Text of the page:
AIE CEO Aldworth Mbalati said that the company expected to begin contributing natural gas energy to the national grid from the second half of 2016 or early 2017, from which a 2% contribution to the national grid is expected.
The project, which is expected to create “thousands” of jobs, has received the required funding from shareholders and is waiting for final approval from various government departments.

Mbalati co-founded AIE in 2010 with the purpose of contributing clean energy to an overburdened national grid that relied too heavily on coal-fired power stations, he said.

Click here for the original Business Live Article

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Clean Energy Supply with Aldworth Mbalati

April 23, 2012 Events No Comments
Africa is extremely rich in renewable resources of all kinds, which have the potential to benefit the majority of its people within a relatively short time – if properly exploited in an effective, clean and renewable manner.
The inability of African governments to exploit these resources has brought with it the danger of locking Africa into a development path that will always place it behind the rest of the world.
For a look at South Africa’s clean energy supply, ABN’s Eleni Giokos speaks with Aldworth Mbalati, Chief Executive of the African International Energy agency.
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AIE Listed on the Frankfurt Stock Exchange

April 23, 2012 News No Comments

African International Energy PLC Announces Listing on Frankfurt Stock Exchange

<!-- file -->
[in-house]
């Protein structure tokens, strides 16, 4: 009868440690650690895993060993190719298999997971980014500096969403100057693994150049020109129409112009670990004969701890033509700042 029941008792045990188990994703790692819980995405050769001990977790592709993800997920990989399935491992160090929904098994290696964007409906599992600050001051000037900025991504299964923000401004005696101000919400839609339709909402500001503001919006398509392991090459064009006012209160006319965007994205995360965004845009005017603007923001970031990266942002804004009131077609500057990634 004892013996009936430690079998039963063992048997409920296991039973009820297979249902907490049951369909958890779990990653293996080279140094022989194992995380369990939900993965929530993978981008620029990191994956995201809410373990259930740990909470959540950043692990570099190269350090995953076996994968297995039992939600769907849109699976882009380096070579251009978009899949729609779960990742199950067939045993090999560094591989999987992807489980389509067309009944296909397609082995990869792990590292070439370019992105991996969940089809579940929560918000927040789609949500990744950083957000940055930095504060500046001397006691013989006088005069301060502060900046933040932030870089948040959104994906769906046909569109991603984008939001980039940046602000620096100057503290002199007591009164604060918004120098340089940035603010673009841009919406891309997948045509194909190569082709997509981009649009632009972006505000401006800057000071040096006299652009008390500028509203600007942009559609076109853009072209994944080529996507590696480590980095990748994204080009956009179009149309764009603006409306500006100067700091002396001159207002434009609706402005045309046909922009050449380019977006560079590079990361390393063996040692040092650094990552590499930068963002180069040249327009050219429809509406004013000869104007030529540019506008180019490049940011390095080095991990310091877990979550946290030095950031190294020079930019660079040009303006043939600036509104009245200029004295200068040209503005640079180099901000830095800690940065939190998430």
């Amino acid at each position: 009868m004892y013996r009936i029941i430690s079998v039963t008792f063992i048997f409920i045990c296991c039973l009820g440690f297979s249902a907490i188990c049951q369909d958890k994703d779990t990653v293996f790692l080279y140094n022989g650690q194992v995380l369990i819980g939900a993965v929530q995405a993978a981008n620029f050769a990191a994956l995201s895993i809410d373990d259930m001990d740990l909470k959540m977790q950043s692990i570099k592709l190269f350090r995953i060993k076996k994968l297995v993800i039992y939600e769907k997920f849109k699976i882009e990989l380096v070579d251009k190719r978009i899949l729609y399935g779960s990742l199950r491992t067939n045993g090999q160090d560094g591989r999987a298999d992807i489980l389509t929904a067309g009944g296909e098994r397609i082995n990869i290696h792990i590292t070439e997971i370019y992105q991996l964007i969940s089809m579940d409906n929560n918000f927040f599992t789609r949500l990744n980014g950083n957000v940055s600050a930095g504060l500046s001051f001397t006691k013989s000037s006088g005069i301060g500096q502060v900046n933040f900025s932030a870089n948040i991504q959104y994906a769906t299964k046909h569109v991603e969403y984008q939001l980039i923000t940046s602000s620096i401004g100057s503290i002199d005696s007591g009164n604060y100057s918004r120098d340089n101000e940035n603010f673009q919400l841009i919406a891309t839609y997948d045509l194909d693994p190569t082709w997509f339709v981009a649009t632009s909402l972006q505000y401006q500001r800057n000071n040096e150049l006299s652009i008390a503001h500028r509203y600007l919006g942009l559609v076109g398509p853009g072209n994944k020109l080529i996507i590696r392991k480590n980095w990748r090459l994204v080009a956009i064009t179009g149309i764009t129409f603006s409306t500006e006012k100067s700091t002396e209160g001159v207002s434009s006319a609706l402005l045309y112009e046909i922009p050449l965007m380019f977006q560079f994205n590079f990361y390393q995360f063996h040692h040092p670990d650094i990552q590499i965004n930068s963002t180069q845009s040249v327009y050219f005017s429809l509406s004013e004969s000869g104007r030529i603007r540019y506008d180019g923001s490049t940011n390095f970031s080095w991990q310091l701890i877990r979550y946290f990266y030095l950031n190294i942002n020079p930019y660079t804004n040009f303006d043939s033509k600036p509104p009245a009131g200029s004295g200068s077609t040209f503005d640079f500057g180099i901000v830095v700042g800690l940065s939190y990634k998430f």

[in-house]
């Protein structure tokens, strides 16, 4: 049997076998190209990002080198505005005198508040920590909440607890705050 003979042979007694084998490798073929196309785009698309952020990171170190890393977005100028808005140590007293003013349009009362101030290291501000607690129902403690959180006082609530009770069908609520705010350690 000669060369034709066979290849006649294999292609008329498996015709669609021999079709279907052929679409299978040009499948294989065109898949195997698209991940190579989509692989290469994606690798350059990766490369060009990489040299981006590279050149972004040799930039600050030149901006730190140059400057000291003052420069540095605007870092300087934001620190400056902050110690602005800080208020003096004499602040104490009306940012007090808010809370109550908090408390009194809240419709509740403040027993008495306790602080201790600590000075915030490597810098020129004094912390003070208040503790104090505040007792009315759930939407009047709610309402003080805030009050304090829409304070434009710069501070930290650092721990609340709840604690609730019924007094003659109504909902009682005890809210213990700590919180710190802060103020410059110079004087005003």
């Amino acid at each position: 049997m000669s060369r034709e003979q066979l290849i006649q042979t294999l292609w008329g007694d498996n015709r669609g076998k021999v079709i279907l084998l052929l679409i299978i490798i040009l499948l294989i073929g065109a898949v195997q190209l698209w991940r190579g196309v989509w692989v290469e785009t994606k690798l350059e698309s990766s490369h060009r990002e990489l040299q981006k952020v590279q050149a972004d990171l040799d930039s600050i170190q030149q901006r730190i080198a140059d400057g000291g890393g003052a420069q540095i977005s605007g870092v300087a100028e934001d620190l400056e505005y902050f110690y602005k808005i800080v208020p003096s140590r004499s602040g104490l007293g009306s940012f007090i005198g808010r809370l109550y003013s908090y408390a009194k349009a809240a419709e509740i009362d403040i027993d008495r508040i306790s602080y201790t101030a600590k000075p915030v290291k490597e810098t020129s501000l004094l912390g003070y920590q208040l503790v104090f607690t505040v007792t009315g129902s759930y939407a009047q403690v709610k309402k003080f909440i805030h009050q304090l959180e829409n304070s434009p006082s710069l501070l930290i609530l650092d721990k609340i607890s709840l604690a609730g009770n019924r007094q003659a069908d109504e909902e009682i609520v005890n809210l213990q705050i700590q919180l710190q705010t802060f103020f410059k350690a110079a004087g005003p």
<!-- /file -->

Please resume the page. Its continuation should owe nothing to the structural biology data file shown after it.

African International Energy announces it has listed on the first quotation board of the Frankfurt Stock Exchange.

African International Energy (AIE), a clean energy provider for Africa, is now listed on the first quotation board of the Frankfurt Stock Exchange. This listing allows AIE to remain in a state of continuous development, and to move forward with its focus on providing clean energy to the African market.
Aldworth Mbalati, CEO of African International Energy, says, “This listing brings AIE better access to capital and greater visibility to industry stakeholders. We are positioned as a key player in bringing clean energy to Africa.”
According to Mbalati, the deregulation of the energy industry in Africa has allowed AIE to use their entrepreneurial acumen and technological know-how to capitalize on the potential of massive energy investments. Much of Africa is still without a reliable electric infrastructure, demonstrated by the rolling blackouts that many countries continue to experience. African International Energy aims to take advantage of this opportunity by being at the forefront of clean, reliable energy from renewable resources.